At the end of act 1, scene 7 of William Shakespeare's Macbeth, Macbeth resolves to murder King Duncan and take the throne of Scotland for himself in order to fulfill the prophecy made to him by the three witches in act 1, scene 3.
Macbeth's last lines in act 1, scene 7—"Away, and mock the time with fairest show: / False face must hide what the false heart doth know"—seem to be addressed to Lady Macbeth but are, in fact, addressed to himself.
Macbeth has no need to remind Lady Macbeth to be duplicitous, since she said essentially the same thing to Macbeth earlier in the play, only in different words:
LADY MACBETH. To beguile the time,
Look like the time; bear welcome in your eye,
Your hand, your tongue; look like the innocent flower,
But be the serpent under't.
(act 1, scene 5, lines 68–71)
"Look like the innocent flower, / But be the serpent under't" and "False face must hide what the false heart doth know" both mean for Macbeth and Lady Macbeth to appear to the world as if they have no evil intentions towards Duncan but to remain steadfast in their decision to kill him.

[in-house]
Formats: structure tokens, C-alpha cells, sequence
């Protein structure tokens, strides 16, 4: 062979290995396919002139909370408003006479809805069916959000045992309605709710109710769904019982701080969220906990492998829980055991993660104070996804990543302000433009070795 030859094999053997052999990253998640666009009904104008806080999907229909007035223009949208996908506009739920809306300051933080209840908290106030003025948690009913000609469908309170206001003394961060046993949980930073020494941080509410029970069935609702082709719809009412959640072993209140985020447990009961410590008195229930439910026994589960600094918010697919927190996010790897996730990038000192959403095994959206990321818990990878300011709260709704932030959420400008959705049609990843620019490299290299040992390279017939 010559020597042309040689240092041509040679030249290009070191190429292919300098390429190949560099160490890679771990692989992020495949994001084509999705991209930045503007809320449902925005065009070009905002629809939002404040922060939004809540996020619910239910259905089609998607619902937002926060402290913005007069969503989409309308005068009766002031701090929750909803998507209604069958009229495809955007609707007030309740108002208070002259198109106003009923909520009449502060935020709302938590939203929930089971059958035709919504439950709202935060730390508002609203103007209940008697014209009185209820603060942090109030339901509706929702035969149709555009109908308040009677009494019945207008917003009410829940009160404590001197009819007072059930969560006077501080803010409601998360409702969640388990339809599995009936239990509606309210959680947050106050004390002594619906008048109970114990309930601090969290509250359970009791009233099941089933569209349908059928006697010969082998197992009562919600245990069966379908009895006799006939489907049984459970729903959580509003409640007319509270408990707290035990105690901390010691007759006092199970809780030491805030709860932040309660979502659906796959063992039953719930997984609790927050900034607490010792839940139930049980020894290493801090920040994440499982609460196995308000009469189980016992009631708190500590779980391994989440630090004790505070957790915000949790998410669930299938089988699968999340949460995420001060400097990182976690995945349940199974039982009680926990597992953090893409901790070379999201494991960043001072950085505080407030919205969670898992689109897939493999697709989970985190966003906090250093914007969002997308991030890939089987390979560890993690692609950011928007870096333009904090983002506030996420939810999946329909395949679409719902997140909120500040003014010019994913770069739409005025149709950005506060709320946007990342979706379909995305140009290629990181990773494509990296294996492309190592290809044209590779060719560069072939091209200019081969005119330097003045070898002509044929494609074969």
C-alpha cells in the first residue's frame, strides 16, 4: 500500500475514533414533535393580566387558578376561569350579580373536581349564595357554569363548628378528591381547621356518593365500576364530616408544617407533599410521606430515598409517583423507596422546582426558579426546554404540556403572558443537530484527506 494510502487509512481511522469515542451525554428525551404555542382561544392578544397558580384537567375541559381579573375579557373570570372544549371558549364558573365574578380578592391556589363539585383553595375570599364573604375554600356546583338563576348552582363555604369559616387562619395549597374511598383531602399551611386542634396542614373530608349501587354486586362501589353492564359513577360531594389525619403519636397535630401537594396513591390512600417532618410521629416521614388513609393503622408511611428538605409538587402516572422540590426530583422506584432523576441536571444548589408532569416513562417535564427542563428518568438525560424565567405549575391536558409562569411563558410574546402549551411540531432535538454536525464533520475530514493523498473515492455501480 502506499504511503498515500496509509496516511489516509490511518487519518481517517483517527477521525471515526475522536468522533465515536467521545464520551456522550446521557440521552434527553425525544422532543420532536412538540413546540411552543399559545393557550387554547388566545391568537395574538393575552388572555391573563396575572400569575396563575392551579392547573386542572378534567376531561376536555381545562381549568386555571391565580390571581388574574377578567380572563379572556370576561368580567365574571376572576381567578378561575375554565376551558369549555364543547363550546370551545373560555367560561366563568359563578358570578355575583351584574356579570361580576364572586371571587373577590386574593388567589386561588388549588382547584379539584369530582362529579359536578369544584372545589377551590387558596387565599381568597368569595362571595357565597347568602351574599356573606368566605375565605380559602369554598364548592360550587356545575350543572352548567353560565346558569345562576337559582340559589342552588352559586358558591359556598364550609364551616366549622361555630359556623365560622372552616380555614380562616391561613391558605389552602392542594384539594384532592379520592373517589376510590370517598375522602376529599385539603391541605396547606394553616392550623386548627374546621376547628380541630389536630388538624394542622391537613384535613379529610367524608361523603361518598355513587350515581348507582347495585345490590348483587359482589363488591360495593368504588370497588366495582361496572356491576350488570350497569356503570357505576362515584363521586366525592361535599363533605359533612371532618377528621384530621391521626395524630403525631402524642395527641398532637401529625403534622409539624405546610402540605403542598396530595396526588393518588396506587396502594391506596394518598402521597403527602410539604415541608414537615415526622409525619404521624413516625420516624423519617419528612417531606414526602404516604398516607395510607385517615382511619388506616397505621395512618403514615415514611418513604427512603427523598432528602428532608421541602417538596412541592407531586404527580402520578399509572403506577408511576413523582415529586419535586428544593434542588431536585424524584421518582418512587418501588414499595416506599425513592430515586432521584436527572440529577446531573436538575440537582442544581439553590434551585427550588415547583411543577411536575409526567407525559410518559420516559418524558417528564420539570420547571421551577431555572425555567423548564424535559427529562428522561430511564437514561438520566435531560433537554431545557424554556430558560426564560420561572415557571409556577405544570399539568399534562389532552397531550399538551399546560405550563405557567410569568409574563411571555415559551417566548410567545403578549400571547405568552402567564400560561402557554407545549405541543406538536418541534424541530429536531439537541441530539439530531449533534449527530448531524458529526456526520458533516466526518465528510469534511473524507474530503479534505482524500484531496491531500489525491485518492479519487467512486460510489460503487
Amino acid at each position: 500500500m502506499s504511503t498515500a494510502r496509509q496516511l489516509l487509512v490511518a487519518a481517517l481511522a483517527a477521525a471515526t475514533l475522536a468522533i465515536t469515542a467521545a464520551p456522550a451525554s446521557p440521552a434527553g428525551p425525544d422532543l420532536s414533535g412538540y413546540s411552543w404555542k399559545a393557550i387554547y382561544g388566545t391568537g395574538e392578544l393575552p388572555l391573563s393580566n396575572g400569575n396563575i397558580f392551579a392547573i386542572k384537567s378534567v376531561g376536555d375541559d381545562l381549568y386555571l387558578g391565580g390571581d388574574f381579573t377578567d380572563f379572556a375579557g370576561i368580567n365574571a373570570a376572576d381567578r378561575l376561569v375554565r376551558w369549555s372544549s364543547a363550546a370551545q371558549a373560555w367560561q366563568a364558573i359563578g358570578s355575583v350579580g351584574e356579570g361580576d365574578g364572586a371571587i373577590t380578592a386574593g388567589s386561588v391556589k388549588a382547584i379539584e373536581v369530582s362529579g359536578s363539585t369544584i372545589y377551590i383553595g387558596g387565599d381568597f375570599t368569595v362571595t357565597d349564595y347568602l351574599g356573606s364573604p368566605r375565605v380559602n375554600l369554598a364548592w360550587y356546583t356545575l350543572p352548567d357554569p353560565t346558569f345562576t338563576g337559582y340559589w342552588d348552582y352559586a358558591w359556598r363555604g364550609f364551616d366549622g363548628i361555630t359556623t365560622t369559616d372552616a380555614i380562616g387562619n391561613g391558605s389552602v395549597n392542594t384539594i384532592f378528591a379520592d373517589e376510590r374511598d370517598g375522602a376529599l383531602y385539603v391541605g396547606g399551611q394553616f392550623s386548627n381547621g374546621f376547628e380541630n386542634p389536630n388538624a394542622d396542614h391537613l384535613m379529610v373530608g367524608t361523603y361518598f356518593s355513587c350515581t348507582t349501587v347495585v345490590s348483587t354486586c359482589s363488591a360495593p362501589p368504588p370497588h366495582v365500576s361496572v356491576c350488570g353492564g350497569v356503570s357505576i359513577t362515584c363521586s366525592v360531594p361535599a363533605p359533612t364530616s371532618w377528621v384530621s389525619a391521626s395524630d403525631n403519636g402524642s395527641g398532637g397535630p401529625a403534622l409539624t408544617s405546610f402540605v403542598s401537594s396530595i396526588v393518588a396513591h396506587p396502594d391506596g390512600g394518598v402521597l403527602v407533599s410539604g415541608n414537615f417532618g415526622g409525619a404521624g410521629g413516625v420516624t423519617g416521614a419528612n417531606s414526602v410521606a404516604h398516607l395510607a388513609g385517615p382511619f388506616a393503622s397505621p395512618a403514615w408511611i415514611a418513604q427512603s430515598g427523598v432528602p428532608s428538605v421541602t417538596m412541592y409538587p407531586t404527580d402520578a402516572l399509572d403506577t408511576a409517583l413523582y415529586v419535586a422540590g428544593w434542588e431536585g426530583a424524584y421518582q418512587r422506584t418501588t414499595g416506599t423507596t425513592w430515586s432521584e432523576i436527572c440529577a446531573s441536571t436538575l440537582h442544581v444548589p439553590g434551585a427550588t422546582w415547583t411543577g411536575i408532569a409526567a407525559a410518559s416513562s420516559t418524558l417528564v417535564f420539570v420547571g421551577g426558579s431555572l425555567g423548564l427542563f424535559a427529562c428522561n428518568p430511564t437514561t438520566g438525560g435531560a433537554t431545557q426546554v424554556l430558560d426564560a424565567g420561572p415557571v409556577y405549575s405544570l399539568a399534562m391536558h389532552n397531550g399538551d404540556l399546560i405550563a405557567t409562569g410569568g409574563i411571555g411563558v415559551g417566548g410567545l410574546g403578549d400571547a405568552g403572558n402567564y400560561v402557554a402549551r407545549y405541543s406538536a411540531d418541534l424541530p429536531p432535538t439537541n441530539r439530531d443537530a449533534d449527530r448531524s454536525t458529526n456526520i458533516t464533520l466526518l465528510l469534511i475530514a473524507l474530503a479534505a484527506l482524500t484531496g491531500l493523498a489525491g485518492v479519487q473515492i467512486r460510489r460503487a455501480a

Macbeth has occasion to put his own words into practice almost immediately. In the next scene, Macbeth is on his way to Duncan's chambers to kill him when he encounters Banquo and Banquo's son, Fleance, on midnight watch. This must have been unnerving for Macbeth, who's still not entirely convinced that he's doing the right thing by killing Duncan, which is evidenced by his "Is this a dagger which I see before me" soliloquy later in the scene (lines 41–69).
Banquo also reminds Macbeth about the prophecies of the witches—one prophecy saying that Macbeth "shalt be King hereafter!"—which Macbeth intends to fulfill within the next few minutes.
BANQUO. I dreamt last night of the three weird sisters:
To you they have show'd some truth.
(act 2, scene 1, lines 24–25)
Macbeth responds to Banquo with a lie, saying, "I think not of them," which is the first time since he decided to kill Duncan that Macbeth acts like an innocent flower and hides his false heart with a false face.